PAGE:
Syracuse (French: Système de radiocommunication utilisant un satellite, satellite based radiocommunication system) is a series of French military communications satellites.

Syracuse is intended to ensure the French military can communicate between mainland France and military units deployed around the world. The satellite participates in command, reassignment and logistic aspects of operations. The system is nominally under the command of the French Navy, equipping a total of 54 ships (2009) and it is complemented by the Telcomarsat commercial system of communications.

Syracuse 1 to 3

Syracuse 1 and 2 were payloads on joint civilian-military satellite designs developed and operated by the French PTT, and were more commonly known by their civilian names Télécom 1 (3 satellites in 1984, 1985 and 1988)[1] and Télécom 2 (4 satellites in 1991, 1992, 1995 and 1996).[2] Matra Marconi Space was a development contractor, who also worked on the British Skynet 4 military communications satellite.[3][4]

In 2006, the programme was awaiting for the third phase, Syracuse-3, to replace Syracuse-2. Syracuse-3 is composed of two satellites developed by the Direction générale de l'armement (DGA), and a third satellite (Sicral-2), developed along with Italy. It is an attempt of the French armed forces to achieve autonomy in terms of satellite communications.

Satellites comprising the constellation:

Syracuse 4

In 2018, the French Ministry of Defence announced the development of three Syracuse-4 satellites.[5] Two satellites, Syracuse 4A and 4B, were initially ordered, with a third one, Syracuse 4C, that has been added later.[6] Surplus capacity will be sold to armed and security forces in Europe and elsewhere.[7] Airbus Defence and Space will supply and operate the satellite ground stations.[8]

It was announced in July 2019 that the next generation of Syracuse satellites, Syracuse-4, would have cameras to identify possible attackers. The satellites of the following generations (Syracuse-5) will be equipped with defensive weapons.[9] Florence Parly, Minister of the Armed Forces, officially signed on 3 September 2019 the decree creating the Space Command (Commandement de l'espace - CDE) within the Air Force, which should eventually become the "Air and Space Army".[10]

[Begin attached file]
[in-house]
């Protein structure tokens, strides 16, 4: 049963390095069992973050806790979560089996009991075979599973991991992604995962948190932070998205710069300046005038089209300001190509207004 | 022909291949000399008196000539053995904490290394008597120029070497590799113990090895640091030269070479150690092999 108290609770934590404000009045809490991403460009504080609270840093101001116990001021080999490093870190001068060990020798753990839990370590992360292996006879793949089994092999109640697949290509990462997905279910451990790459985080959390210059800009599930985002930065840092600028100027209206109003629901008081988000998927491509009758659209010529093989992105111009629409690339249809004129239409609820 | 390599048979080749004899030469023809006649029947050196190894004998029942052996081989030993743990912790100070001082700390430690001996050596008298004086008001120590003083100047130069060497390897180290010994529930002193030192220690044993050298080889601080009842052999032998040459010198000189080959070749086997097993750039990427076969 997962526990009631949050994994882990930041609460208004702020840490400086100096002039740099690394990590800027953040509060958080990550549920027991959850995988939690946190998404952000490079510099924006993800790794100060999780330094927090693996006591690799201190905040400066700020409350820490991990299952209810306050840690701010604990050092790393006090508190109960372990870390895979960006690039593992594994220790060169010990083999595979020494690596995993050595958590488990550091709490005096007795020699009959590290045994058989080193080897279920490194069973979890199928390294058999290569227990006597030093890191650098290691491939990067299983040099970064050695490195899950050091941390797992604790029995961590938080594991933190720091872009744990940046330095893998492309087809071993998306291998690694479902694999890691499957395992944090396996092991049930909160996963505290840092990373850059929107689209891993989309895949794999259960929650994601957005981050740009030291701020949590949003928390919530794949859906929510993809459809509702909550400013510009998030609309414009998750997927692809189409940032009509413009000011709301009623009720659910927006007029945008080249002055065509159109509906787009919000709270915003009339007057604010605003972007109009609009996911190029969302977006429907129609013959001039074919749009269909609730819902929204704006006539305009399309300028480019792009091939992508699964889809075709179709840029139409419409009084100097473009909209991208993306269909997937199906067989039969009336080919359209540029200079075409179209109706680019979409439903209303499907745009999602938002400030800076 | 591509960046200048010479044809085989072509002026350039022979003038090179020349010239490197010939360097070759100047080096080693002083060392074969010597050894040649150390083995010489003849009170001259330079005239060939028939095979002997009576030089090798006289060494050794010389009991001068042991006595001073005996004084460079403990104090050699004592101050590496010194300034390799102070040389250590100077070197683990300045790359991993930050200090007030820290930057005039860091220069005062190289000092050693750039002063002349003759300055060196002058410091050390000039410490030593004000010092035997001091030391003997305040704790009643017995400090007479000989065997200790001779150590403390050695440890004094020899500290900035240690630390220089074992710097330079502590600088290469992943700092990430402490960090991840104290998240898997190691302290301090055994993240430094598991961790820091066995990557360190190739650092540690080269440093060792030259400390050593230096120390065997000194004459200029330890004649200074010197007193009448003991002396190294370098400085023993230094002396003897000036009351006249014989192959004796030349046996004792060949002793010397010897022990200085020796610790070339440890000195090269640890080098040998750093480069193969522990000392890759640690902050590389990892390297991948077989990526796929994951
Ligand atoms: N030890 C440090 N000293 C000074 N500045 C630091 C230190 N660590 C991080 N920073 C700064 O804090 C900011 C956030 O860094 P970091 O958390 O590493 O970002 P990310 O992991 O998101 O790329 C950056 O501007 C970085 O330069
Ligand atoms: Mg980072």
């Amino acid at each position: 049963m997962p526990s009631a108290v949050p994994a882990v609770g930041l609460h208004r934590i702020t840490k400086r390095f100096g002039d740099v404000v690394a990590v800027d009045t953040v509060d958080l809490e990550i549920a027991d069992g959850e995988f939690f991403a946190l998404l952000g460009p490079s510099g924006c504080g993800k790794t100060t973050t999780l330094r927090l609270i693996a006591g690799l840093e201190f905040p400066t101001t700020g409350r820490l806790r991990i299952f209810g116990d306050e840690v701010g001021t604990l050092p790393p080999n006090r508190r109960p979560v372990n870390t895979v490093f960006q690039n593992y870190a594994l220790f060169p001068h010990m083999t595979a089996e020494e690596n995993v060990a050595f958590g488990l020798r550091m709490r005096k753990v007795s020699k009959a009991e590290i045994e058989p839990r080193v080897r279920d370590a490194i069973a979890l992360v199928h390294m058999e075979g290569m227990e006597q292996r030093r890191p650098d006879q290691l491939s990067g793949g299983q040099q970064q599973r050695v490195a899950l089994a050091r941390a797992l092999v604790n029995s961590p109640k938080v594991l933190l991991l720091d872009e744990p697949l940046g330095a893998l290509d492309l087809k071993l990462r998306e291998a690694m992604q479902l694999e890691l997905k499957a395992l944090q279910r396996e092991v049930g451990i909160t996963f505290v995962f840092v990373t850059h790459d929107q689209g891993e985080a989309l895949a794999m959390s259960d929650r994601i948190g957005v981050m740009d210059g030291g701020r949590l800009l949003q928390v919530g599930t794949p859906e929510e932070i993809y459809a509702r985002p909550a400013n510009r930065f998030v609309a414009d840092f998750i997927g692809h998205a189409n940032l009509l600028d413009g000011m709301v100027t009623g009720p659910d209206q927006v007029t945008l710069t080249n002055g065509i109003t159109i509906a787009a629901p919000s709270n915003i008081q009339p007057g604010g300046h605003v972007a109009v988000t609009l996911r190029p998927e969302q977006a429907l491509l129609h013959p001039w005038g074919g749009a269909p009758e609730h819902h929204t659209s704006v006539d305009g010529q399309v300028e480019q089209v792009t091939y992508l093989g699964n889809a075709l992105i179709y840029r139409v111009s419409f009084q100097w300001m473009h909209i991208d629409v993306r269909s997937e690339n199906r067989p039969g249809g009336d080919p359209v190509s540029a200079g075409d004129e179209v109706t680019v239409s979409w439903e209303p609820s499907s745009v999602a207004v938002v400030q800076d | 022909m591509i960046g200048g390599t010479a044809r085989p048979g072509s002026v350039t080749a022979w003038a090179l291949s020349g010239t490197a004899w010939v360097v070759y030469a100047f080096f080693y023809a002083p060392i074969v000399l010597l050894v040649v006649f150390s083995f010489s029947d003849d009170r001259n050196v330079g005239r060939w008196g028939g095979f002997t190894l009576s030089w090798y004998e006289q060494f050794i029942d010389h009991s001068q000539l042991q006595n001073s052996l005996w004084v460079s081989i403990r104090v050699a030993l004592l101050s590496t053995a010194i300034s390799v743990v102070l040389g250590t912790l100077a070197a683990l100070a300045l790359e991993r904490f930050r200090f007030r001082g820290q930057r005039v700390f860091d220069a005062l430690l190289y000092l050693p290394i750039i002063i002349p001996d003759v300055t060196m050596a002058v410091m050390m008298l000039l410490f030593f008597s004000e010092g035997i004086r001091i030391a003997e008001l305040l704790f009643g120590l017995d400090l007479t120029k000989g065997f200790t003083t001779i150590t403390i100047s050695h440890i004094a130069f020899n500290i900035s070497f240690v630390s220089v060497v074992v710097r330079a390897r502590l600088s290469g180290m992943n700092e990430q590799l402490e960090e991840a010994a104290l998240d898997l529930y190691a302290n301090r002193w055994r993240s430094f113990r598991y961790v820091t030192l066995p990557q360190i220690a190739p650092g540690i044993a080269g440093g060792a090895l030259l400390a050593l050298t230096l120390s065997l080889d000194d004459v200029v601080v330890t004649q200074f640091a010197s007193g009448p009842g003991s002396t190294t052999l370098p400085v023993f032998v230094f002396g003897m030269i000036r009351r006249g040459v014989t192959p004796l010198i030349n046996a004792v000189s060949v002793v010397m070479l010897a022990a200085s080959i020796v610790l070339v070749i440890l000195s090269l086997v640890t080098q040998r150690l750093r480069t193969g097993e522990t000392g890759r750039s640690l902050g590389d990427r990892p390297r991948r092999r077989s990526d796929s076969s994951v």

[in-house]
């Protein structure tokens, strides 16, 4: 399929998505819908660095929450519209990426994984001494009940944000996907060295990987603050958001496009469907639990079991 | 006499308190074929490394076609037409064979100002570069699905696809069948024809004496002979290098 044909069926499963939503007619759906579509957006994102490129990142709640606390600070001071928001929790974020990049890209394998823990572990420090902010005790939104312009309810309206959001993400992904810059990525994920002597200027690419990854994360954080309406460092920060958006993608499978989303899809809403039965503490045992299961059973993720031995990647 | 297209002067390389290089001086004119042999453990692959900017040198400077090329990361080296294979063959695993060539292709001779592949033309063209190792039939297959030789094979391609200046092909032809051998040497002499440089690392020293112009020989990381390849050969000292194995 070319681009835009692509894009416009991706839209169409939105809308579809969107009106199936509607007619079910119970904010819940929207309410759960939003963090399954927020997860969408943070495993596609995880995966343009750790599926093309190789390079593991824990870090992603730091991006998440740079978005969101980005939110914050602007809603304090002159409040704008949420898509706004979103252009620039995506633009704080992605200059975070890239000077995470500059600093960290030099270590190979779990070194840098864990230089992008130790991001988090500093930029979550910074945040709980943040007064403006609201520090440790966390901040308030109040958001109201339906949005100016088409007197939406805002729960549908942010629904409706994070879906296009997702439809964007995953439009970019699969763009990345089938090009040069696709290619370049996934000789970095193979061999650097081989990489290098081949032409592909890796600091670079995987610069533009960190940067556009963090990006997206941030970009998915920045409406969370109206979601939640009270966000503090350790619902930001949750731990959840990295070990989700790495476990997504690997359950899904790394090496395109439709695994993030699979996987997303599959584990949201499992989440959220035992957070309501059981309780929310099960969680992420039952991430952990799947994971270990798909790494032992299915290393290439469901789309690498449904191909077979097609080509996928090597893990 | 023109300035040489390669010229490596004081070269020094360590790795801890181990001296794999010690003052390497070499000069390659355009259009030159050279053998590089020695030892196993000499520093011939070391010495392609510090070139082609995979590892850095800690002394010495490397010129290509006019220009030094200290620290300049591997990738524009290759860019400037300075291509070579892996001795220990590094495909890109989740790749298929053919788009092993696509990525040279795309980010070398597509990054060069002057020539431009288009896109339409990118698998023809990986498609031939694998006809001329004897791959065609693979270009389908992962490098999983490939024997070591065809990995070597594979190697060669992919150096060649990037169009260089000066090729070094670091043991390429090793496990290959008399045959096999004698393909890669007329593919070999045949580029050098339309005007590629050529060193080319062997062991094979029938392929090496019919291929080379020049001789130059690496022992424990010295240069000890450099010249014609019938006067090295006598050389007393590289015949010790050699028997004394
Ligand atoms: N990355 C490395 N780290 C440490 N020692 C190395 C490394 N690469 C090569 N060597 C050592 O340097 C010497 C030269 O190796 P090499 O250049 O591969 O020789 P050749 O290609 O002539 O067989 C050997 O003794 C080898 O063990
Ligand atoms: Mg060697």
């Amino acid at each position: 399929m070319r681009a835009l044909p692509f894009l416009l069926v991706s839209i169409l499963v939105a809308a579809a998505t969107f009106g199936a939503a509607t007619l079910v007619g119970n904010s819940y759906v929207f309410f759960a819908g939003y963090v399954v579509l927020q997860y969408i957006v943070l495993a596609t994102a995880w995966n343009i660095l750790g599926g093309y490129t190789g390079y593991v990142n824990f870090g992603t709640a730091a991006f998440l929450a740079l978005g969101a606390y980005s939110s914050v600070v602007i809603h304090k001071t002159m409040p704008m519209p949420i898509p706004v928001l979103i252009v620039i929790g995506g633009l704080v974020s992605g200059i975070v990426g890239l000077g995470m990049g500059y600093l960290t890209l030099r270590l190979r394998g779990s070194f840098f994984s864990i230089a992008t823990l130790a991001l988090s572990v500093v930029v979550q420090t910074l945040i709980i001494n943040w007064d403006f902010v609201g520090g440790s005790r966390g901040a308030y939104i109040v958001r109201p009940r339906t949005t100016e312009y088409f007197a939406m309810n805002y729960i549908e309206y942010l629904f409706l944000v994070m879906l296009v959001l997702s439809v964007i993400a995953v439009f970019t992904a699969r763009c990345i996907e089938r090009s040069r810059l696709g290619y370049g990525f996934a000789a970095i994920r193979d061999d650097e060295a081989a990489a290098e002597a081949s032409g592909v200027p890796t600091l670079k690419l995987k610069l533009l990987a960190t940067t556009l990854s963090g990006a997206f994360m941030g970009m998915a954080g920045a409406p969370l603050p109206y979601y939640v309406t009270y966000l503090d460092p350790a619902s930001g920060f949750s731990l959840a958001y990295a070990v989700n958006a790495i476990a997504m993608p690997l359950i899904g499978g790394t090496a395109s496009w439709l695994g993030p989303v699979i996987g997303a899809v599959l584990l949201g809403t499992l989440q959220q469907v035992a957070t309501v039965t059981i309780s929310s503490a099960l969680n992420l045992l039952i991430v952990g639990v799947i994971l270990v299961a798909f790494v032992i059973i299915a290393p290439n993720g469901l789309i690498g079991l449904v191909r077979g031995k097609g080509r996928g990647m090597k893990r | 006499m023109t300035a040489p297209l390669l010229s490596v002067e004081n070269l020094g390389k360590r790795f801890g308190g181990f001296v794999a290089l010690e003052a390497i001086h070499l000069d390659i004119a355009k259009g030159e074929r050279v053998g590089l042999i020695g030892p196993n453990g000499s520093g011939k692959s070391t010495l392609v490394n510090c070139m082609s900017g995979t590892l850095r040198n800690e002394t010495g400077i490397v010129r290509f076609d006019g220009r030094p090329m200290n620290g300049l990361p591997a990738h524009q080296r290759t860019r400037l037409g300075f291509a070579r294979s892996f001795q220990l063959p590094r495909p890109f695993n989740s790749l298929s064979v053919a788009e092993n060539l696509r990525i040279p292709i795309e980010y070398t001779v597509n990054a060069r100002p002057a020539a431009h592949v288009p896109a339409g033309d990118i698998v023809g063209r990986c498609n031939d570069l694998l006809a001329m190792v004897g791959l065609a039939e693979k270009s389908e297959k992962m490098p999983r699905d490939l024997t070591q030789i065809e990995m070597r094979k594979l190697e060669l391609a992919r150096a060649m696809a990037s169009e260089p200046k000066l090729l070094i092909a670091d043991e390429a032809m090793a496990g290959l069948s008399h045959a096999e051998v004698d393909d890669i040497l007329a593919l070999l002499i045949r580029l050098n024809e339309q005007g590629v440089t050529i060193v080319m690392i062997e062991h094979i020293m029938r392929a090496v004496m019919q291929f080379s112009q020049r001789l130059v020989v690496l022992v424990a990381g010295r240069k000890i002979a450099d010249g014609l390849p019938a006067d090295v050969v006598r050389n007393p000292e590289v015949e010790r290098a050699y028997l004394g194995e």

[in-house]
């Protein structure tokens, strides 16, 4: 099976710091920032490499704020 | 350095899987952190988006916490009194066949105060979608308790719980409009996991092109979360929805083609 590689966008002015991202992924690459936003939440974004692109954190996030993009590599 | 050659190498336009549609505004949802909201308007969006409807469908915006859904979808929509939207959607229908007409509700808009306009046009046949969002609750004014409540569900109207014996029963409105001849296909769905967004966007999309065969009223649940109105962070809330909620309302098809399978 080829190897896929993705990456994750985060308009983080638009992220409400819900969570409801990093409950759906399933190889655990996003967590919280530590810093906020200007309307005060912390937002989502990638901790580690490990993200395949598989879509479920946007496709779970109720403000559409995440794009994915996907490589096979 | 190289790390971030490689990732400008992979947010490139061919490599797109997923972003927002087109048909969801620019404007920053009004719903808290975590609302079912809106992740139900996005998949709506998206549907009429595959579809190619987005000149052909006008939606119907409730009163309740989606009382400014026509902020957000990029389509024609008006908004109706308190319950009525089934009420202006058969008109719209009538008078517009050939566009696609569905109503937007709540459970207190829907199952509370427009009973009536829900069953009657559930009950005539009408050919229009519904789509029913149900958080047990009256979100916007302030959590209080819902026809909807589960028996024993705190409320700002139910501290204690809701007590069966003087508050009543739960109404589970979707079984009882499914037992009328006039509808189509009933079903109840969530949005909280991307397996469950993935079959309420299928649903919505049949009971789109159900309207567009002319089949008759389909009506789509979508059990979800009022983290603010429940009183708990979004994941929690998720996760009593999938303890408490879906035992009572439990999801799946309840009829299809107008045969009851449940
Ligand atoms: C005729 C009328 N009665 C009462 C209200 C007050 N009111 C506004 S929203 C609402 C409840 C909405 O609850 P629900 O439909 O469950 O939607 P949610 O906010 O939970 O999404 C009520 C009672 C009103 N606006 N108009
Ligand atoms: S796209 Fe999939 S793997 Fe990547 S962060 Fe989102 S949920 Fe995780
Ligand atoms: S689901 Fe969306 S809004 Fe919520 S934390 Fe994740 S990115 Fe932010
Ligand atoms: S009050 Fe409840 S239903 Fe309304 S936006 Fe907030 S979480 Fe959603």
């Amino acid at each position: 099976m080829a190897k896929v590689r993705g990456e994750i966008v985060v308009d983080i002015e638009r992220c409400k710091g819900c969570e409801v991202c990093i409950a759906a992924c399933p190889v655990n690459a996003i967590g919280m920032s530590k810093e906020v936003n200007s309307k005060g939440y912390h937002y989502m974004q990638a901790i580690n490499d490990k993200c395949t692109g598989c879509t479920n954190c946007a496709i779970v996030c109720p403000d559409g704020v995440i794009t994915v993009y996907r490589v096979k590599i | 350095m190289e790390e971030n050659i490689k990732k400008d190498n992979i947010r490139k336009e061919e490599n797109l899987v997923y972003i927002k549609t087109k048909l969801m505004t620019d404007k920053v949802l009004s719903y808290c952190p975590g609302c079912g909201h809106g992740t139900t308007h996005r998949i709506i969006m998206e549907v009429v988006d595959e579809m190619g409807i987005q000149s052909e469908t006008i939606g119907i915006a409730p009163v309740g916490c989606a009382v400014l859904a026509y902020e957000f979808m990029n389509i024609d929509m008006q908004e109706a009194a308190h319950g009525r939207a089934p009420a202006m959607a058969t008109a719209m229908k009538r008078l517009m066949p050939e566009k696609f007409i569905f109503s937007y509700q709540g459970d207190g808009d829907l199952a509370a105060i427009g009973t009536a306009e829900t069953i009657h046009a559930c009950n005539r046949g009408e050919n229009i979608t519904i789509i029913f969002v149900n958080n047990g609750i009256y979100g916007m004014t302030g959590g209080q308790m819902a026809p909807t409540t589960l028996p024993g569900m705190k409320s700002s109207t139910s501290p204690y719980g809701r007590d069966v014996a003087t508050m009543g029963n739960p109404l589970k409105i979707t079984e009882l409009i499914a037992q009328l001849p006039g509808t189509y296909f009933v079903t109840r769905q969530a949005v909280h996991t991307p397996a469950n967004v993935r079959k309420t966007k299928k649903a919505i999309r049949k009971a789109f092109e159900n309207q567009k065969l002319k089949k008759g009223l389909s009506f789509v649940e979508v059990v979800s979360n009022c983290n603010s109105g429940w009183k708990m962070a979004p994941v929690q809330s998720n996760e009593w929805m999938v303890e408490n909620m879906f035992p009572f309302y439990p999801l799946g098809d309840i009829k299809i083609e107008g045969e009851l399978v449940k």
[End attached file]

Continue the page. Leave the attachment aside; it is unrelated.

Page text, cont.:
The first satellite of this family, Syracuse 4A, was launched on 24 October 2021 with an Ariane 5 ECA rocket from the Guiana Space Centre. It was built by Thales Alenia Space, and has a launch mass of 3,853 kilograms (8,494 lb) and uses a plasma propulsion engine.[11][12] The second one, Syracuse 4B, is scheduled to be launched in mid-2022, while the third one is scheduled to be launched by 2025.[13][6]

See also


  1. ^ "Télécom 1A, 1B, 1C". Gunter's Space Page. Retrieved 21 January 2021.
  2. ^ "Télécom 2A, 2B, 2C, 2D". Gunter's Space Page. Retrieved 21 January 2021.
  3. ^ Luginbuhl, P.; Le, A. Roux; Mollat, P. Du Jourdin (17 March 1986). "SYRACUSE - The French military satellite communication system". 11th Communications Satellite Systems Conference. American Institute of Aeronautics and Astronautics. Retrieved 21 January 2021.
  4. ^ Mitchell, Keith (24 October 2019). "Skynet: the real communication satellite system". National Archives. Retrieved 26 January 2021.
  5. ^ Henry, Caleb (6 November 2018). "France to add third Syracuse 4 satellite to future milsatcom fleet". SpaceNews. Retrieved 20 January 2021.
  6. ^ a b "Avec la constellation Syracuse, les armées françaises passent au haut-débit par satellite". L'Usine Nuovelle (in French). 26 October 2021. Retrieved 21 February 2022.
  7. ^ "Airbus and Telespazio join forces on military satellite services on Syracuse IV satellites". Intelligent Aerospace. 10 September 2019. Retrieved 26 January 2021.
  8. ^ "Airbus wins the first Syracuse IV ground segment programme contract". Airbus Defence and Space. 4 March 2021. Retrieved 13 March 2021.
  9. ^ "Espace: la France va armer ses prochains satellites militaires". Le Point. 25 July 2019. Retrieved 27 July 2019.
  10. ^ "La France crée officiellement son commandement de l'espace". Le Point. 3 September 2019. Retrieved 16 August 2020.
  11. ^ Clark, Stephen (24 October 2021). "Arianespace breaks payload mass record on final Ariane 5 launch before Webb". Spaceflight Now. Retrieved 24 October 2021.
  12. ^ "Operated by Arianespace for the benefit of SES and the French Ministry of the Armed Forces; Ariane 5 VA255 flight is the highest performing ever launched to geostationary transfer orbit". Arianespace (Press release). 24 October 2021. Retrieved 24 October 2021.
  13. ^ "Ariane 5 réussit son dernier envol avant de lancer le télescope James Webb". Ciel & espace (in French). 25 October 2021. Retrieved 21 February 2022.